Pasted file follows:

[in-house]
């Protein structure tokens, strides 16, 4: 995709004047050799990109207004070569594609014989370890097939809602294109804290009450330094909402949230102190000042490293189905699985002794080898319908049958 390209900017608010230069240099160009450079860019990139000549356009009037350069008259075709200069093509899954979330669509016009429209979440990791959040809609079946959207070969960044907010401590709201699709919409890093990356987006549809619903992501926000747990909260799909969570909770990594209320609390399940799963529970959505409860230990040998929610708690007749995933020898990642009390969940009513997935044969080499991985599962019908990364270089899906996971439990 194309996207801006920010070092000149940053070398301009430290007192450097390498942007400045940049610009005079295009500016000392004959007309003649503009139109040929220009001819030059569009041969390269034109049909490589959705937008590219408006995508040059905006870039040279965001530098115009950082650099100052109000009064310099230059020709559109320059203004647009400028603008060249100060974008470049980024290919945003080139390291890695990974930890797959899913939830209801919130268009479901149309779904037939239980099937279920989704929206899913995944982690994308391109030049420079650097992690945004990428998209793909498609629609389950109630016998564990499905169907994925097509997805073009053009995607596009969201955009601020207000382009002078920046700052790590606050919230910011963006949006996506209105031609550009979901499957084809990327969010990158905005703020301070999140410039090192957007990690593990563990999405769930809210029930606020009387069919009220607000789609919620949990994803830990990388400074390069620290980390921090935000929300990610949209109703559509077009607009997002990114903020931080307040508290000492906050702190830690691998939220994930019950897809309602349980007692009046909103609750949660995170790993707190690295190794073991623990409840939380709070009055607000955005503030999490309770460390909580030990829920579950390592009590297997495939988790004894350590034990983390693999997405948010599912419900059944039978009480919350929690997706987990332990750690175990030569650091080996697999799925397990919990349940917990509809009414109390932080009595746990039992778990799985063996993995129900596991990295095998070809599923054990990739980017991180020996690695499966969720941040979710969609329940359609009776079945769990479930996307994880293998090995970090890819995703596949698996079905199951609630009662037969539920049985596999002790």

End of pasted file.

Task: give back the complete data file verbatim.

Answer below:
[in-house]
């Protein structure tokens, strides 16, 4: 995709004047050799990109207004070569594609014989370890097939809602294109804290009450330094909402949230102190000042490293189905699985002794080898319908049958 390209900017608010230069240099160009450079860019990139000549356009009037350069008259075709200069093509899954979330669509016009429209979440990791959040809609079946959207070969960044907010401590709201699709919409890093990356987006549809619903992501926000747990909260799909969570909770990594209320609390399940799963529970959505409860230990040998929610708690007749995933020898990642009390969940009513997935044969080499991985599962019908990364270089899906996971439990 194309996207801006920010070092000149940053070398301009430290007192450097390498942007400045940049610009005079295009500016000392004959007309003649503009139109040929220009001819030059569009041969390269034109049909490589959705937008590219408006995508040059905006870039040279965001530098115009950082650099100052109000009064310099230059020709559109320059203004647009400028603008060249100060974008470049980024290919945003080139390291890695990974930890797959899913939830209801919130268009479901149309779904037939239980099937279920989704929206899913995944982690994308391109030049420079650097992690945004990428998209793909498609629609389950109630016998564990499905169907994925097509997805073009053009995607596009969201955009601020207000382009002078920046700052790590606050919230910011963006949006996506209105031609550009979901499957084809990327969010990158905005703020301070999140410039090192957007990690593990563990999405769930809210029930606020009387069919009220607000789609919620949990994803830990990388400074390069620290980390921090935000929300990610949209109703559509077009607009997002990114903020931080307040508290000492906050702190830690691998939220994930019950897809309602349980007692009046909103609750949660995170790993707190690295190794073991623990409840939380709070009055607000955005503030999490309770460390909580030990829920579950390592009590297997495939988790004894350590034990983390693999997405948010599912419900059944039978009480919350929690997706987990332990750690175990030569650091080996697999799925397990919990349940917990509809009414109390932080009595746990039992778990799985063996993995129900596991990295095998070809599923054990990739980017991180020996690695499966969720941040979710969609329940359609009776079945769990479930996307994880293998090995970090890819995703596949698996079905199951609630009662037969539920049985596999002790």